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The Daily Cardinal Est. 1892
Thursday, December 09, 2021

Science

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SCIENCE

I just think they’re neat: Muskrats

In Ojibwe legend, there was a time when water covered all. Unhappy with the Anishinabe people, Kitchi-Manitou, the Great Mystery, flooded the earth. The only survivors in a world without land were those animals who could swim or fly — and one man, Nanaboozhoo, who clung for life to a floating log.


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SCIENCE

Superfoods: Are they worthy of the name?

Kale, berries, cacao, eggs, sweet potatoes, greek yogurt and more are among the dozens of foods that are labeled "superfoods." This new group of products is advertised as being nutritionally dense — or containing high amounts of vitamins/minerals per calorie — ways to improve your diet and prevent disease simply by consuming them.


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SCIENCE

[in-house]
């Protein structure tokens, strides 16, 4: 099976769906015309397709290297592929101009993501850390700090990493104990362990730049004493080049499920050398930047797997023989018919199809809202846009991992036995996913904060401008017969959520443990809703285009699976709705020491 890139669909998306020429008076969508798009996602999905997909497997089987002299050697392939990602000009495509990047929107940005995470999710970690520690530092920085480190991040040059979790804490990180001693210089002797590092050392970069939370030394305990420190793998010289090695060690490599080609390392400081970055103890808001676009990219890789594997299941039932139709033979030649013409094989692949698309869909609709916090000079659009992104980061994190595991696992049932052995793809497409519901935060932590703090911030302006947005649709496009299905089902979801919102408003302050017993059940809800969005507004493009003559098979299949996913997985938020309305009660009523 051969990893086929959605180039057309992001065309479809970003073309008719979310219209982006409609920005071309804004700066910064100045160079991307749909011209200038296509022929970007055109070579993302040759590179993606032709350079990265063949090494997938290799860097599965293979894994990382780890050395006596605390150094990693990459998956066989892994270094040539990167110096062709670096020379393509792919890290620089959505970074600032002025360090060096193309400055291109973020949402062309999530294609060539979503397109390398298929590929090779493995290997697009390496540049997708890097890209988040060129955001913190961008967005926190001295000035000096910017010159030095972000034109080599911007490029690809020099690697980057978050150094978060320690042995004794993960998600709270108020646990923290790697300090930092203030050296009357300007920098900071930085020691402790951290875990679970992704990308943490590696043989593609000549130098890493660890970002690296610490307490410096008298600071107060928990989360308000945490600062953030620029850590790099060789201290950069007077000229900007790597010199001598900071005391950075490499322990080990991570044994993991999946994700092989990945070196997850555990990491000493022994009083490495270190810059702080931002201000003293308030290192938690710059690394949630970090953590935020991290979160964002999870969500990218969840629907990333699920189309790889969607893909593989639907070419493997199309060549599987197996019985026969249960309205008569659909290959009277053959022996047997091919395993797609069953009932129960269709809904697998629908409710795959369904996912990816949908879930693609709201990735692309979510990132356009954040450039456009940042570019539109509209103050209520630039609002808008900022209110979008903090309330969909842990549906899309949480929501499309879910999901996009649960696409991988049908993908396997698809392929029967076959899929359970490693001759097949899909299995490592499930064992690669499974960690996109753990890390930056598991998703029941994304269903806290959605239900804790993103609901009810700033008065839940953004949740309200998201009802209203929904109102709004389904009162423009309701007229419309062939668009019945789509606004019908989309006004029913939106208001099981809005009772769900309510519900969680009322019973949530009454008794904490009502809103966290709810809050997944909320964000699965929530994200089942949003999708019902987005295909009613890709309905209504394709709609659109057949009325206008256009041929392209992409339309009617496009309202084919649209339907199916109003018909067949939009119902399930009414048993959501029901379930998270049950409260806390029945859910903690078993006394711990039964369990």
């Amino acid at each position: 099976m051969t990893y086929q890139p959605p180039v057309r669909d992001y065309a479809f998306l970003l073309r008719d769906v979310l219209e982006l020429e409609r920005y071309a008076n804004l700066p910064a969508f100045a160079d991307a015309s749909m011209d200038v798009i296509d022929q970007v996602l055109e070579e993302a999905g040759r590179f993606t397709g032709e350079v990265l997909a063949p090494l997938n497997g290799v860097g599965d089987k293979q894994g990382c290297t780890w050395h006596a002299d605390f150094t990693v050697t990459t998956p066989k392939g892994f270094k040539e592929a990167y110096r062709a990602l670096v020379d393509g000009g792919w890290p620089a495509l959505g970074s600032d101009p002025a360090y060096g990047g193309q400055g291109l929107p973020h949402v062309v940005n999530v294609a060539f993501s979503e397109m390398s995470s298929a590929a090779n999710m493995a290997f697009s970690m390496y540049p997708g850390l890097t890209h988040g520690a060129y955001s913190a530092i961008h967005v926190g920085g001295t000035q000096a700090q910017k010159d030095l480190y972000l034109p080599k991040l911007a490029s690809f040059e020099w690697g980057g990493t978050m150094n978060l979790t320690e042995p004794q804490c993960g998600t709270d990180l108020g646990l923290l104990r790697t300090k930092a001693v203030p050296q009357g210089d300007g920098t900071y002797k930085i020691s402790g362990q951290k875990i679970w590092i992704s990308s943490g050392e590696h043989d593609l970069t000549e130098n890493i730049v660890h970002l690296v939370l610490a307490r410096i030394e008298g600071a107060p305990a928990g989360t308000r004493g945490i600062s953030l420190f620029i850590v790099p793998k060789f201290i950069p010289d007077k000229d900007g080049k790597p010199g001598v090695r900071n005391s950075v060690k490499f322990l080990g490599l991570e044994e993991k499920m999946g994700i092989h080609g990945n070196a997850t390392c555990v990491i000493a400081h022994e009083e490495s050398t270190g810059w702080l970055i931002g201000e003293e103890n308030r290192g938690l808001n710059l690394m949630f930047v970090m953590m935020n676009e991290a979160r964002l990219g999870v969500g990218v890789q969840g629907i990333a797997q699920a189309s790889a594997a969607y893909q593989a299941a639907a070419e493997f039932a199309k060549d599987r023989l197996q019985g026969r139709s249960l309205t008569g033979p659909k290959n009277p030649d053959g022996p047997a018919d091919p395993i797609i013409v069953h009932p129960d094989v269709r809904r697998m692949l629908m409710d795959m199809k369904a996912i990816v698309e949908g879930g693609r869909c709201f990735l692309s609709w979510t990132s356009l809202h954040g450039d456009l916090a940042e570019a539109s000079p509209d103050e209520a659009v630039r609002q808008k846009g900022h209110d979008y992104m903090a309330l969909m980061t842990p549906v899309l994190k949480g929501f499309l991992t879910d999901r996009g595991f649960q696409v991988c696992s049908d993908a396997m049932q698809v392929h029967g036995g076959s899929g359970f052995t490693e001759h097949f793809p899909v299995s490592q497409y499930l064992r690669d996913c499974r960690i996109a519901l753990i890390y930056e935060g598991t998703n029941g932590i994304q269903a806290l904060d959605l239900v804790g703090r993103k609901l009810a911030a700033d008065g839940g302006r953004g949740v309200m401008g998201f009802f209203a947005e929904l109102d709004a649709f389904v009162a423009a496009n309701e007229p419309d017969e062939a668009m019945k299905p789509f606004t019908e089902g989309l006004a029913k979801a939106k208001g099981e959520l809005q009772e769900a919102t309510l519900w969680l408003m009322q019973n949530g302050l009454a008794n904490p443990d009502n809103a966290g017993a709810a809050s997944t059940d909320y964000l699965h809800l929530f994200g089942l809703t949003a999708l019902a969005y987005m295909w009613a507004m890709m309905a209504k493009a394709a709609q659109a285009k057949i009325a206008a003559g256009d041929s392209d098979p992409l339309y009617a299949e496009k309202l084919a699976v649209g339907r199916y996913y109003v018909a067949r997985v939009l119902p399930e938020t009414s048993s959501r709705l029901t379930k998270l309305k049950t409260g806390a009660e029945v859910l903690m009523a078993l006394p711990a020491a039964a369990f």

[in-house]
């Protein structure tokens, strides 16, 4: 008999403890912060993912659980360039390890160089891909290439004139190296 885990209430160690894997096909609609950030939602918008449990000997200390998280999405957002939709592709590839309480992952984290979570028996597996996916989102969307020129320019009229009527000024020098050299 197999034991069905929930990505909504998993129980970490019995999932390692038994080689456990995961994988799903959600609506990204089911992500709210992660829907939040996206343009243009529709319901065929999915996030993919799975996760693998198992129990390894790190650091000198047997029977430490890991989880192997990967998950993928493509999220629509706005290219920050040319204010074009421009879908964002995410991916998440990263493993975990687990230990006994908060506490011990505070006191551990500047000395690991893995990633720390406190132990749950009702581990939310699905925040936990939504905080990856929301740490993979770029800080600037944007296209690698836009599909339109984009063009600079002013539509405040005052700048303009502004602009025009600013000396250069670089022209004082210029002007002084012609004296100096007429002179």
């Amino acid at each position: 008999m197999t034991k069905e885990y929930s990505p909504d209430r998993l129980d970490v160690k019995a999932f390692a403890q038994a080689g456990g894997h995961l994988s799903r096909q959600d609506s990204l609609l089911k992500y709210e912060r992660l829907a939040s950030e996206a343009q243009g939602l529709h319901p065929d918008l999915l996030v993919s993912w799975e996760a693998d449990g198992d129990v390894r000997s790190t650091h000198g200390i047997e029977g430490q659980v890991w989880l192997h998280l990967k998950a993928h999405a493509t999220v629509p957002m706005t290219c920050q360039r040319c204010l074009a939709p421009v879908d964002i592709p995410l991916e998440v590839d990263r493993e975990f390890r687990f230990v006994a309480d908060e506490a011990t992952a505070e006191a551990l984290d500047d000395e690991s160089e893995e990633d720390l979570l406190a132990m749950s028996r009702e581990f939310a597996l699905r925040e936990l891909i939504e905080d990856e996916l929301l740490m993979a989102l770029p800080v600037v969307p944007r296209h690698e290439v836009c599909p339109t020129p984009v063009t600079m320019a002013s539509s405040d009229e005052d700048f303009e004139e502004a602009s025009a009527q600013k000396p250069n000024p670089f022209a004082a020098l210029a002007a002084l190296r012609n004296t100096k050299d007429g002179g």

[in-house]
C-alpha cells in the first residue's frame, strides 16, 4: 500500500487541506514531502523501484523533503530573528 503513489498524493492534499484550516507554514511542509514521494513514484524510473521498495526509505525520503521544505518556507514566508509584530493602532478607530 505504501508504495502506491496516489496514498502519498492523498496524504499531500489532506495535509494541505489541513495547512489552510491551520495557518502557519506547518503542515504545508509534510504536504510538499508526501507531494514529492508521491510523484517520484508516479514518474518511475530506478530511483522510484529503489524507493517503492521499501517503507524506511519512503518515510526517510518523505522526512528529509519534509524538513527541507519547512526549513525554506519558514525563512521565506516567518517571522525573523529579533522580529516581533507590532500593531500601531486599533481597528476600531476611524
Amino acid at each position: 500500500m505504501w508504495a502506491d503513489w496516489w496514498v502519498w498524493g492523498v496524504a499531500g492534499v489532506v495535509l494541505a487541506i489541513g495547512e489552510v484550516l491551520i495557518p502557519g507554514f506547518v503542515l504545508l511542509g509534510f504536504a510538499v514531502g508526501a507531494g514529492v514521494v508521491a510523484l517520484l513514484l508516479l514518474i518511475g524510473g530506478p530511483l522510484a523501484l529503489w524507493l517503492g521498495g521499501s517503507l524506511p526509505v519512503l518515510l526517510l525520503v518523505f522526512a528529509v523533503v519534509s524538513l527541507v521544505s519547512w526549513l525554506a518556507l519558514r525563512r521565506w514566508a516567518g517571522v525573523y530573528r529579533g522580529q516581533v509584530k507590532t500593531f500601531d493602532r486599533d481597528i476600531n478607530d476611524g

Ho-Chunk lessons on natural healing

For the Ho-Chunk people, or Winnebago, natural history in the Madison area is rooted in the tale of Teejop (day-JOPE). Teejop, a Hoocąk name meaning Four Lakes, refers to Lakes Mendota, Monona, Waubesa and Kegonsa. The story begins with the descent of the Earthmaker, or Creator, from the North.


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SCIENCE

What’s the deal with dairy? A guide making dairy decisions

Dairy foods have been a hot topic in nutrition in recent years. Some tout milk products as a source of calcium, vitamins and protein for bone and muscle health, while others say it is harmful, causing skin breakouts and delivering high levels of saturated fat to the diet. Both of these claims carry some truth, but the magnitude of these statements is difficult to assess.


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SCIENCE

Misguiding the majority: Why the ‘2020 Dietary Guidelines for Americans’ may not be serving you

Of the many events to come from 2020, perhaps one of the more positive was a renewed set of dietary guidelines for Americans. In a nation riddled with chronic disease, informing the public about what to eat could be crucial in battling obesity and related health issues. The guidelines included information designed to combat our nation’s growing health problems, but many believe it failed to do what was necessary to help a large part of the U.S. population.


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